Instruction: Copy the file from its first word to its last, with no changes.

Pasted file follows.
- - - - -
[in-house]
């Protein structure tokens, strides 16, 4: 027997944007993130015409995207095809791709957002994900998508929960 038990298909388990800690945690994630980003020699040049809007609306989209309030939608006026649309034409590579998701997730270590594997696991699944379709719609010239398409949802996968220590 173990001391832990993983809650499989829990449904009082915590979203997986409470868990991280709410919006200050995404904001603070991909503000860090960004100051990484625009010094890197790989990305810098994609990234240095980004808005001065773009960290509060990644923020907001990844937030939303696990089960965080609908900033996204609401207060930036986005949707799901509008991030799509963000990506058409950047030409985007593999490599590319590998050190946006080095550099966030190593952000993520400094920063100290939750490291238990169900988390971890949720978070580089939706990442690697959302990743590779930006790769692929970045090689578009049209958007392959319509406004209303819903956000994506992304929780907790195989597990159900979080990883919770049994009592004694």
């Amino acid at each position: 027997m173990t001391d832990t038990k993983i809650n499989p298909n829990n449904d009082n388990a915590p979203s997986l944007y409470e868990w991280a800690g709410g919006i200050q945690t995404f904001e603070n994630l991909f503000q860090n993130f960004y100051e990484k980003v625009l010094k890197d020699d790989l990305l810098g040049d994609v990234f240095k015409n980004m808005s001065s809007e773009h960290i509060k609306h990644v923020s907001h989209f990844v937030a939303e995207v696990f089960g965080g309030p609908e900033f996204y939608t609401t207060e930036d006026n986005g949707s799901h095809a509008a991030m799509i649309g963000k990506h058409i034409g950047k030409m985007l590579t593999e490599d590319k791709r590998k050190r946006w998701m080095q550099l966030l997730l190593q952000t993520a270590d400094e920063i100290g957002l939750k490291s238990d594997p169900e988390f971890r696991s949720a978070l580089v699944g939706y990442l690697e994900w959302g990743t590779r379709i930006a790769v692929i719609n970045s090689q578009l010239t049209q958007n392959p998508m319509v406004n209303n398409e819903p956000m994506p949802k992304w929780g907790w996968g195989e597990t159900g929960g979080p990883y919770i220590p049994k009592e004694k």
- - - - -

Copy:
[in-house]
């Protein structure tokens, strides 16, 4: 027997944007993130015409995207095809791709957002994900998508929960 038990298909388990800690945690994630980003020699040049809007609306989209309030939608006026649309034409590579998701997730270590594997696991699944379709719609010239398409949802996968220590 173990001391832990993983809650499989829990449904009082915590979203997986409470868990991280709410919006200050995404904001603070991909503000860090960004100051990484625009010094890197790989990305810098994609990234240095980004808005001065773009960290509060990644923020907001990844937030939303696990089960965080609908900033996204609401207060930036986005949707799901509008991030799509963000990506058409950047030409985007593999490599590319590998050190946006080095550099966030190593952000993520400094920063100290939750490291238990169900988390971890949720978070580089939706990442690697959302990743590779930006790769692929970045090689578009049209958007392959319509406004209303819903956000994506992304929780907790195989597990159900979080990883919770049994009592004694």
């Amino acid at each position: 027997m173990t001391d832990t038990k993983i809650n499989p298909n829990n449904d009082n388990a915590p979203s997986l944007y409470e868990w991280a800690g709410g919006i200050q945690t995404f904001e603070n994630l991909f503000q860090n993130f960004y100051e990484k980003v625009l010094k890197d020699d790989l990305l810098g040049d994609v990234f240095k015409n980004m808005s001065s809007e773009h960290i509060k609306h990644v923020s907001h989209f990844v937030a939303e995207v696990f089960g965080g309030p609908e900033f996204y939608t609401t207060e930036d006026n986005g949707s799901h095809a509008a991030m799509i649309g963000k990506h058409i034409g950047k030409m985007l590579t593999e490599d590319k791709r590998k050190r946006w998701m080095q550099l966030l997730l190593q952000t993520a270590d400094e920063i100290g957002l939750k490291s238990d594997p169900e988390f971890r696991s949720a978070l580089v699944g939706y990442l690697e994900w959302g990743t590779r379709i930006a790769v692929i719609n970045s090689q578009l010239t049209q958007n392959p998508m319509v406004n209303n398409e819903p956000m994506p949802k992304w929780g907790w996968g195989e597990t159900g929960g979080p990883y919770i220590p049994k009592e004694k």